We headed out on the flats for about a mile to the trailhead. Then it was 2.5 miles from there crosscountry to the Lone Tree aid station. Many people (including myself) abandoned their cold weather gear at the aid station there. Lone Tree was part way up a small mountain known as "Elephant Head". About a mile after Lone Tree the real climbing began, and, for the first time this season, I felt like being a hill runner helped. It was a gradual climb but relentless. I felt great going up. And the downhills were not that technical (which is not my strongsuit). Just muddy, and, occasionally, snowcovered. We got close to the top and came back another trail to the aid station again. Then turned right shortly afterwards and went up another hill, over and down to the finish. I felt great the whole way. Wonderful race. I finished in 2:25 for third masters male.

I then ran out to the aid station (a little more than three miles each way) to get my hat and gloves. I'll try not to make that mistake next year. Those last six miles of slow jog, were not nearly as fun as the racem and turned the moderate 25K run into almost a marathon.

Saturday, March 11, 2006

Land Between the Lakes Half Marathon - Grand Rivers, KY

I flew in to Nashville (the closest airport) with my daughter Elizabeth on Friday afternoon. We drove the hour and a half to Grand Rivers, stopping for a much missed Cracker Barrel meal: a grilled catfish dinner followed by ham, bacon, sausage, eggs, grits, biscuits, gravy, fried apples, and hashbrowns for breakfast. There are no West Coast Cracker Barrel's so this was quite a treat for us.

Steve Durbin welcome us warmly at packet pickup at Miss Scarlett's restaurant, and we repaired for the evening to the Days Inn next door, watching Crackel Barrel-acquired DVDs of Speed Racer episodes for motivation. The themesong ran through my head the next day:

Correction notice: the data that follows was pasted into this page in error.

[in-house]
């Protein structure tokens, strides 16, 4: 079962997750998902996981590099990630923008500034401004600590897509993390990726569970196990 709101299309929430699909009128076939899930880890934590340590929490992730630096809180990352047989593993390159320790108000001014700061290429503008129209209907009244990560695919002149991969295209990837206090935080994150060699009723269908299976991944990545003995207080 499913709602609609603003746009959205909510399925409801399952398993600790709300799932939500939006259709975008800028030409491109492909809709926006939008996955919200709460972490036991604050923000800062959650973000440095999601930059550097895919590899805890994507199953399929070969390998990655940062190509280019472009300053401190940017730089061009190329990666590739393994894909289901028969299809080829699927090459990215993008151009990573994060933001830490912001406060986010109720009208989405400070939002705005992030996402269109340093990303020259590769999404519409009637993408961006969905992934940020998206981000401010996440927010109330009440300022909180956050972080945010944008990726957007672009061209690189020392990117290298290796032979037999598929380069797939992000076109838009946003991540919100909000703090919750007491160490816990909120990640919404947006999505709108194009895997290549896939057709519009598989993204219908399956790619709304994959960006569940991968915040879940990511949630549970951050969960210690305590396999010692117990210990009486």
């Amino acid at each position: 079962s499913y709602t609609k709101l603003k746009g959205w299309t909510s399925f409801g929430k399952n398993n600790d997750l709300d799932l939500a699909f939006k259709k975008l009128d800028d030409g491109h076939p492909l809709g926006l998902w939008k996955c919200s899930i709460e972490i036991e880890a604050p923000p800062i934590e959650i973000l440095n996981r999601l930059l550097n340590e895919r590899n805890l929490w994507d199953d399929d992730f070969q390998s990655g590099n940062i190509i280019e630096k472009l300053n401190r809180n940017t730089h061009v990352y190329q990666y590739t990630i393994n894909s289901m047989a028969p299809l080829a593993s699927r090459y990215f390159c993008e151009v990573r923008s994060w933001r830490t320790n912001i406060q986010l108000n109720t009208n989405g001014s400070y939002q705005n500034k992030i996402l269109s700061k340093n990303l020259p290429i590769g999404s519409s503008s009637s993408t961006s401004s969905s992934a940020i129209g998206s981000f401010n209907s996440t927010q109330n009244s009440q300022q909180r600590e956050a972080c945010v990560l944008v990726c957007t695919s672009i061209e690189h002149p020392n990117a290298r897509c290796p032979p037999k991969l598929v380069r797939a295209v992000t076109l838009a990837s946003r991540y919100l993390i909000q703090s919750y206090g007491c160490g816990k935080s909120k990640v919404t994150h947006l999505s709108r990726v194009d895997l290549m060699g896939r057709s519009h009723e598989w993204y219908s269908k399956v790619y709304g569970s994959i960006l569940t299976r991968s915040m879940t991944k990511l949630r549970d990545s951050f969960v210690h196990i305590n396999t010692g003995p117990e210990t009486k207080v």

"he's gaining on ya so ya better look alive!
he's busy revving up the powerful Mach Five!
and when the odds are against you and there's dangerous work to do,
you bet your life Speed Racer's gonna see it through!"

I got up at five the next morning, and drove down the mile or so to the race start. It was surprisingly warm outside and a clear sky seemed to initially belie the stormy forecast of the night before.

But, just as the crowd gathered for the start of the races, gray stormclouds lowered. The second that the horn went off, lightning struck, a thunderclap pealed and the clouds dropped rain like buckets. We're off! We went for a mile on the asphalt road and then turned off onto the trail, by which time the rain had thankfully let up. I ran alongside Dale Reicheneder onto the trail. At the aid station before it turned into single track I stopped for a drink and he pulled ahead.

The trail was beautiful single track bordering the lake. The terrain was gently
rolling with some moderate portions but nothing really steep. I felt great for
most of the race, up to mile ten where pain in my right knee kicked in again. I had some Advil with me and choked some down. I managed to keep running at a stiff legged pace. I could see Dale not too far ahead, but I just didn't have it in me to surge back up to him with my knee the way it was.

Coming out of the woods at mile 13 or so (the race is actually 14.3 miles) I heard footsteps behind me. I was in no mood for a kickfest, so I asked his age. He was 49. Bummer, I was pretty sure there were a couple of other masters runners ahead of him "But we're not doing agegroups" at this race. Not realizing that the Trail Runner Trophy Series did track agegroups if the race didn't, I let him move ahead as I gritted my teeth against my knee pain. I finished just under 2 hours, two behind